Needles and Pins08 Jan 2007
When I first talked about my back pain last month, I had just seen our family doctor and was going to wait a week to see whether the prescription would make things better. The pain improved somewhat, so I didn't go to the orthopedist right away. But it didn't go away either. The pain in my left leg was less intense, but was more persistent. I skipped the pain pills some days, and they didn't seem to make much difference. Over Christmas it was clear to me that more help was needed, and I went to the orthopedist last Thursday, the same doctor who got MamaMaus up and running so quickly after her accident in July.
He bent my legs a couple of times, took some x-rays, and was fairly certain I had a herniated disc. He put me on his standard 5-point program:
- a lumbotrain bandage to support my lower back
- buffered heels to be installed in my shoes
- TENS (transcutaneous electrical nerve stimulation) pain treatment
- lumbar and cervical traction
- an MRI (magnetic resonance imaging), with a possible ct-guided periradicular injection (PRT)
The MRI and possible PRT were scheduled for today. I wasn't too keen on having a needle inserted in to my spine, and I approached the appointment with no small amount of anxiety and lost sleep. I haven't been in the hospital since having my tonsils removed at age 8. My most serious medical problem since then was a broken thumb.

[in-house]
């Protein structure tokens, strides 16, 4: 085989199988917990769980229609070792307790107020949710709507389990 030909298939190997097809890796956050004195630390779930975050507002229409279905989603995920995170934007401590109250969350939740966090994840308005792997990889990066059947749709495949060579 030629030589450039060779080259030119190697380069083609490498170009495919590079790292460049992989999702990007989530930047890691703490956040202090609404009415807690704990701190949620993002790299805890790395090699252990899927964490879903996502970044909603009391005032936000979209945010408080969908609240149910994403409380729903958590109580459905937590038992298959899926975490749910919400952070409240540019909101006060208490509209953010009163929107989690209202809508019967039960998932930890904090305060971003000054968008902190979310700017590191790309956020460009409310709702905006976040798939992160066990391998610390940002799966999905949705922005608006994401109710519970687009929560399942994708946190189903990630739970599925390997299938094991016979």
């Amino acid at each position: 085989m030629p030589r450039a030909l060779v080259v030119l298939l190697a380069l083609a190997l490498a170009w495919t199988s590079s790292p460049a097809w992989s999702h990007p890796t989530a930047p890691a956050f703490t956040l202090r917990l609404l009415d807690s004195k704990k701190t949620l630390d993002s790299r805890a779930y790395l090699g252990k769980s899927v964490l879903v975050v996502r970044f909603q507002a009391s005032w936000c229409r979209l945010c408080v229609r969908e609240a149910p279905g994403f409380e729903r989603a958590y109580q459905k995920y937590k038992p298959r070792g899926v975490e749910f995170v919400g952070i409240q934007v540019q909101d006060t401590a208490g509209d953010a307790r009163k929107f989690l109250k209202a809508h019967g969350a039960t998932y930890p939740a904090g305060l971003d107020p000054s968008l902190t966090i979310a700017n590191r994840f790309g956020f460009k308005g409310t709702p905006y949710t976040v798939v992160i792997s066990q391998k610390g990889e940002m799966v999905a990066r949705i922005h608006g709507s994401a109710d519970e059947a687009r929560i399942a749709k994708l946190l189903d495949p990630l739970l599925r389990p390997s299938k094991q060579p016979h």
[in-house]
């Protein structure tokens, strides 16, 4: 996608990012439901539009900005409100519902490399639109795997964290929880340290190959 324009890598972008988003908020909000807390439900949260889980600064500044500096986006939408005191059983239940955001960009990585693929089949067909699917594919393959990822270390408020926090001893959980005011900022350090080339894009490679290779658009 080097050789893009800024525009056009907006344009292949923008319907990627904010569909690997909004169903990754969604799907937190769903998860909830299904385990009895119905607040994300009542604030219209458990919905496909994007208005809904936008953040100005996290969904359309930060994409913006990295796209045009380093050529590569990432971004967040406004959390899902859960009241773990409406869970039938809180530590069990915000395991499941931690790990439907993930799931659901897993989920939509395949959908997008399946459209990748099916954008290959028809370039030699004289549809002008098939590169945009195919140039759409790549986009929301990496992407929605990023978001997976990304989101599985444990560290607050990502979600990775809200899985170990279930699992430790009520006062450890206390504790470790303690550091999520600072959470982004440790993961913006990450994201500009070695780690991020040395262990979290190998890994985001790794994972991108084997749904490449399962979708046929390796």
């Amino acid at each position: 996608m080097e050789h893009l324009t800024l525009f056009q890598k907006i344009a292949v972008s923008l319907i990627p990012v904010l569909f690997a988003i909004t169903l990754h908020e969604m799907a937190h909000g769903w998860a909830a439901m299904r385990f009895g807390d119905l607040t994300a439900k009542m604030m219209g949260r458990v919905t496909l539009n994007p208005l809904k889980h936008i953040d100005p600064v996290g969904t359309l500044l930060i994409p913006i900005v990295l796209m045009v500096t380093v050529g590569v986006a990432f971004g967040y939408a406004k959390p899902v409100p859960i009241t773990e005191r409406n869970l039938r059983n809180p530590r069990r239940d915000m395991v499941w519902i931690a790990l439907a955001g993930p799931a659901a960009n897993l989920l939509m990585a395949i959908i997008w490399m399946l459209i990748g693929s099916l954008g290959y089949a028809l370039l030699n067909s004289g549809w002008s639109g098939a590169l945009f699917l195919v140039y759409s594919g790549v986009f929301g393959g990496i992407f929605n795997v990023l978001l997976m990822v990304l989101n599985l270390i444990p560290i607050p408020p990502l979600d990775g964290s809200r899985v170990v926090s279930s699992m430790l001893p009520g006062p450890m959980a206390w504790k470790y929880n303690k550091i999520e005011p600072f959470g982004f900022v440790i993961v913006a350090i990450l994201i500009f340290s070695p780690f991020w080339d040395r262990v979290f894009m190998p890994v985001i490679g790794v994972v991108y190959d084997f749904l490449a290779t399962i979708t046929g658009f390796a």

I went to a radiology clinic in Hamburg for the MRI. I spent 10 minutes in a tight tube with flashing lights and loud pounding (rather like a techno show), and within minutes the radiologist showed me a 3 mm extrusion from my L5-S1 vertebrae (very much like the picture here (Fig. 2)). We proceeded immediately to the PRT (my orthopedist is conveniently at the radiologist on Monday afternoons). My fear of the injection was totally unfounded. An initial scan to mark the point, an initial injection, an additional scan to confirm the position, and the injection was finished. I felt almost nothing, and the doctor said his aim was perfect. Within 20 minutes 90% of my pain was gone.
My traction and TENS treatments begin tomorrow, and I'll have my shoes by the end of the week. It's vital that I lose weight, and I'll have to watch out for my back for the rest of my life. But for this evening I'm looking forward to the best night's sleep I've had in weeks. If anyone is looking for an orthopedist (sports specialist and chiropractor) located south of Hamburg, we both can highly recommend Dr. Al-Hassani in Jesteburg.